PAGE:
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It was not love at first sight. It proved to be not much of a conversation...Nothing should have come of it.
A passionate but ultimately tragic love affair starts when two students - one French, one English - meet at university at the beginning of the sixties. From its tentative early stages, the relationship develops into a life-changing one, whose profound impact continues to reverberate forty years later.
'Melvyn Bragg has added another formidable chapter to one of the most distinguished literary series of recent times'
—David Robson, Sunday Telegraph
protested that he was helpful. He did not feel it. He could not follow her. The sense of each other through feelings alone became more faint and words failed. He felt pushed away. She needed to be left alone to inhabit this circle of grief and to save herself from it. For she felt the grief could engulf and extinguish her; so much guilt at what had not been done, so much sorrow at what had not been done, so much shame at what had been done to François, so undefended. Grief blighted her feelings.
Sylvestre, late middle-aged, a salt-and-sun-worn face, broad-shouldered, was uneasy in his black suit but well used to funerals. With some skill he had manoeuvred Natasha apart from the others after the funeral, after the food and the wine. He held out a nondescript box. ‘I want you to have this, Miss Natasha,’ he said. ‘It’s not much. It’s shells. Plenty of the really little ones, the ones you can hardly ever find. They take a lot of digging out. François used to look out for them on the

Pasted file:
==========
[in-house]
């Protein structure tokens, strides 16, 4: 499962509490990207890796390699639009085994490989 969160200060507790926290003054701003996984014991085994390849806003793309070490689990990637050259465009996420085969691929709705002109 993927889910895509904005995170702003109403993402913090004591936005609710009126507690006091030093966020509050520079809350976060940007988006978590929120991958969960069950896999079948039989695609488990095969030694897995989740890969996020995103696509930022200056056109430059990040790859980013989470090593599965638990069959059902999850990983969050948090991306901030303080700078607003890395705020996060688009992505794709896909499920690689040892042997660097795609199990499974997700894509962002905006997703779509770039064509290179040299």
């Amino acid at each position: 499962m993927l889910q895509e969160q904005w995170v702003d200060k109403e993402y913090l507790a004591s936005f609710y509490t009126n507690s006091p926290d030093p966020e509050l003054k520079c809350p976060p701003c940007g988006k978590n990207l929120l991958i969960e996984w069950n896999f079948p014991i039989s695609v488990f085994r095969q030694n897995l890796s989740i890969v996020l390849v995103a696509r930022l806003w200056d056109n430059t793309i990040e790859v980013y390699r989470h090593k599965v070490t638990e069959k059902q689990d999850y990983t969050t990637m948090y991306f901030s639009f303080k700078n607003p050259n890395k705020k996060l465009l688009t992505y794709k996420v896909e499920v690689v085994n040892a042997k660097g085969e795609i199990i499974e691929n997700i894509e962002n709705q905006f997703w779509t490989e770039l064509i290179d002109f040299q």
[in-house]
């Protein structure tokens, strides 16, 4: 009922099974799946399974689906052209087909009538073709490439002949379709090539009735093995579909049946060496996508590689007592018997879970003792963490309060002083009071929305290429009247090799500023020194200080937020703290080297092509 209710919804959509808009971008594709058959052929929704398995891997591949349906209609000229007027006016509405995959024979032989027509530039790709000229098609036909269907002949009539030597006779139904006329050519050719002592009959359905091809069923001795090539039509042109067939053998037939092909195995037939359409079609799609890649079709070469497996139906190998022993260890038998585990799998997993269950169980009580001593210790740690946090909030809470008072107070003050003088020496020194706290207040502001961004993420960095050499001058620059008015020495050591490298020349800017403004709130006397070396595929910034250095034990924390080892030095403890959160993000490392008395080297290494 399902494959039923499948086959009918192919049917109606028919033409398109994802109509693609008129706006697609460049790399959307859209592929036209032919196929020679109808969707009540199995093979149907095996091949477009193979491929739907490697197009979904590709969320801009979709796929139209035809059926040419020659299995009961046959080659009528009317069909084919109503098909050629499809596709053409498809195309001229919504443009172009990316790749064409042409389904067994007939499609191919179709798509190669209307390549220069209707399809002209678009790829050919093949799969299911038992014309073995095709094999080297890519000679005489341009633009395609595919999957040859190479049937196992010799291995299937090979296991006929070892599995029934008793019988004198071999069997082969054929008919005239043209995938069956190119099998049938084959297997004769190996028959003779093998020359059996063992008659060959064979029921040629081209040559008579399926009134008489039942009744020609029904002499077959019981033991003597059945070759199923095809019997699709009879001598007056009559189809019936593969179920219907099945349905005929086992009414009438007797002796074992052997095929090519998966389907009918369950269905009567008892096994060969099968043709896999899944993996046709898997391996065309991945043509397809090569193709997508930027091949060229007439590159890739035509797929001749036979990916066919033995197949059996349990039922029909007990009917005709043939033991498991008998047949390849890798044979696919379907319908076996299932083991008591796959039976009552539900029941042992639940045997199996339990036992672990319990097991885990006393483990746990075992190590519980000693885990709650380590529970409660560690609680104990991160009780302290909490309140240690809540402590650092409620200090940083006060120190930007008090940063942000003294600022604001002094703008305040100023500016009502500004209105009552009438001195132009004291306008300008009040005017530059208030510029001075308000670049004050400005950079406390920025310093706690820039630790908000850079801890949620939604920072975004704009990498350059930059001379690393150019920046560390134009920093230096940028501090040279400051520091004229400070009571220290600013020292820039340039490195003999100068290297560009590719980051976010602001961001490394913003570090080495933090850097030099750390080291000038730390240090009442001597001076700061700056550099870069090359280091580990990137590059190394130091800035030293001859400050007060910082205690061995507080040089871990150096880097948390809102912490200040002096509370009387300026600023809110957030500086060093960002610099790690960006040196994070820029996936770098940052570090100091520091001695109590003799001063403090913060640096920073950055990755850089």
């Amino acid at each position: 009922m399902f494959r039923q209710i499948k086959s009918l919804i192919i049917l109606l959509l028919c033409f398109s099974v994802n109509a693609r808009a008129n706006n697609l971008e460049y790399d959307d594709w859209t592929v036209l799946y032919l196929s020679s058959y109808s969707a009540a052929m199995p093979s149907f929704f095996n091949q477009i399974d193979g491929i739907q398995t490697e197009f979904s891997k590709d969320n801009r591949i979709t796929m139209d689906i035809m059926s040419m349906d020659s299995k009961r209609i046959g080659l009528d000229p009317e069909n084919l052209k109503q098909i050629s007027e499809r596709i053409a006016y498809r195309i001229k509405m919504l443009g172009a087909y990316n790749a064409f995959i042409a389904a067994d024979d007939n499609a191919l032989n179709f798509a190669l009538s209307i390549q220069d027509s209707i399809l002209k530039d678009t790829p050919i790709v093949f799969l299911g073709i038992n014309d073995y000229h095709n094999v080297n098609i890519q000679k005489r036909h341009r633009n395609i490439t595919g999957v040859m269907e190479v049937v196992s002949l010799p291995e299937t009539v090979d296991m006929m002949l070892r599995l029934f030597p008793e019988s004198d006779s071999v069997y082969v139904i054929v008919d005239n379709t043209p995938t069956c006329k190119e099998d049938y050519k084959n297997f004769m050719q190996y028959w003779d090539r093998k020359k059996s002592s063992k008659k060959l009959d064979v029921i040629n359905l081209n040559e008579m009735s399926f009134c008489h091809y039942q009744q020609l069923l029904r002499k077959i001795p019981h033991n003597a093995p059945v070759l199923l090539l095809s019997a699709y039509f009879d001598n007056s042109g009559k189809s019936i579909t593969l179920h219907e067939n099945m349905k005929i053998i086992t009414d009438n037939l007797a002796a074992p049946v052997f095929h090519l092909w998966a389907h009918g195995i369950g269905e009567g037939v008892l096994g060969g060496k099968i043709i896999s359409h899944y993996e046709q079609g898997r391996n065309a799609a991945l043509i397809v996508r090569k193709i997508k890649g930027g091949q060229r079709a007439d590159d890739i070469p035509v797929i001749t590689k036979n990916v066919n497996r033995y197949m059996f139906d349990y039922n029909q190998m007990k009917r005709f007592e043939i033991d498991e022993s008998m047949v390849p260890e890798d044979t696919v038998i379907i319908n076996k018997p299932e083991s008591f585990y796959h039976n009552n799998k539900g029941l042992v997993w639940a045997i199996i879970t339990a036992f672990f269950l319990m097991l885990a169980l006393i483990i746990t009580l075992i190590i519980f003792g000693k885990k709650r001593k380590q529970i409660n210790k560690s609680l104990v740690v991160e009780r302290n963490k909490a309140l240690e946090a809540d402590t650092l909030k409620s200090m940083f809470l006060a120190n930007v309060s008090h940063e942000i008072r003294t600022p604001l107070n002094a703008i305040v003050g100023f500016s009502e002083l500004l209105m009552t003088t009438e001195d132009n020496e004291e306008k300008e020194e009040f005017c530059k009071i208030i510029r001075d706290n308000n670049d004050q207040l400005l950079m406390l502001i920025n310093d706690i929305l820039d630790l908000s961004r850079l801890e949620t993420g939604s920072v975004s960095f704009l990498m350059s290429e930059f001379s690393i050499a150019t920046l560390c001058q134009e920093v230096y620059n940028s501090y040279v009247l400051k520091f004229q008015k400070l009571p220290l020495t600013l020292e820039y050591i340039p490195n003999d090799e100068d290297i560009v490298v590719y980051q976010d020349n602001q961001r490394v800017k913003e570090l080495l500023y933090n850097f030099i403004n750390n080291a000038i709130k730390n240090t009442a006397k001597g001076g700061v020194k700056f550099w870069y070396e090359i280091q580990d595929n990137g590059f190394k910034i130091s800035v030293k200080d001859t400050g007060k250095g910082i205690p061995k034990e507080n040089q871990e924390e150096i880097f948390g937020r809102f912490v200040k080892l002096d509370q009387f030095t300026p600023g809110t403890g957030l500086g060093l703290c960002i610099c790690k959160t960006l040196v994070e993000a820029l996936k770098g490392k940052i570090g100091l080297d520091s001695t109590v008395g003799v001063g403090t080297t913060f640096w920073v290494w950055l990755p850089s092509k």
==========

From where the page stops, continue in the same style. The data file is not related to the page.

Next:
permissiveness, allowing each to weave variations, fanciful, parodic, camp, apart and yet together often by no more than an exchange of glances, dancing together even though entire songs could fly by without them so much as touching each other. It allowed for public exhilaration without the curse of showing off. It allowed the music to flood the mind, to establish a chemical bliss of mindlessness, draw out all the inhibitions by its sweet marauding sirens of rhythm and melody, and in that
shift these wretched works of art to Wadham.’ ‘Wretched? Unfair. You have not seen them.’ ‘It is that which arouses my suspicion.’ ‘You read too many crime novels.’ ‘Don’t be absurd.’ Roderick found the solution. ‘Bob, you and me, four or five trips each, carry the things, what’s wrong with that?’ So they did. The little procession of three undergraduates walked backwards and forwards between the college and the house of Professor Stevens several times, bearing paintings. Roderick looked
for dinner. ‘A house like this needs many more servants,’ said Isabel. ‘Liberté, Egalité, Fraternité!’ said Alain. ‘Not when you are cold and the food is cold, the rooms are cold and everything is fading away. Look at those curtains.’ They were in their suite, a little whisky before bed. ‘I like decadence,’ said Alain. ‘I prefer decomposition. If it were all new I would distrust it.’ ‘Hypocrite!’ ‘Speak of yourself. You adore the Chateau. I see your eyes. I see you nod, like this,’ he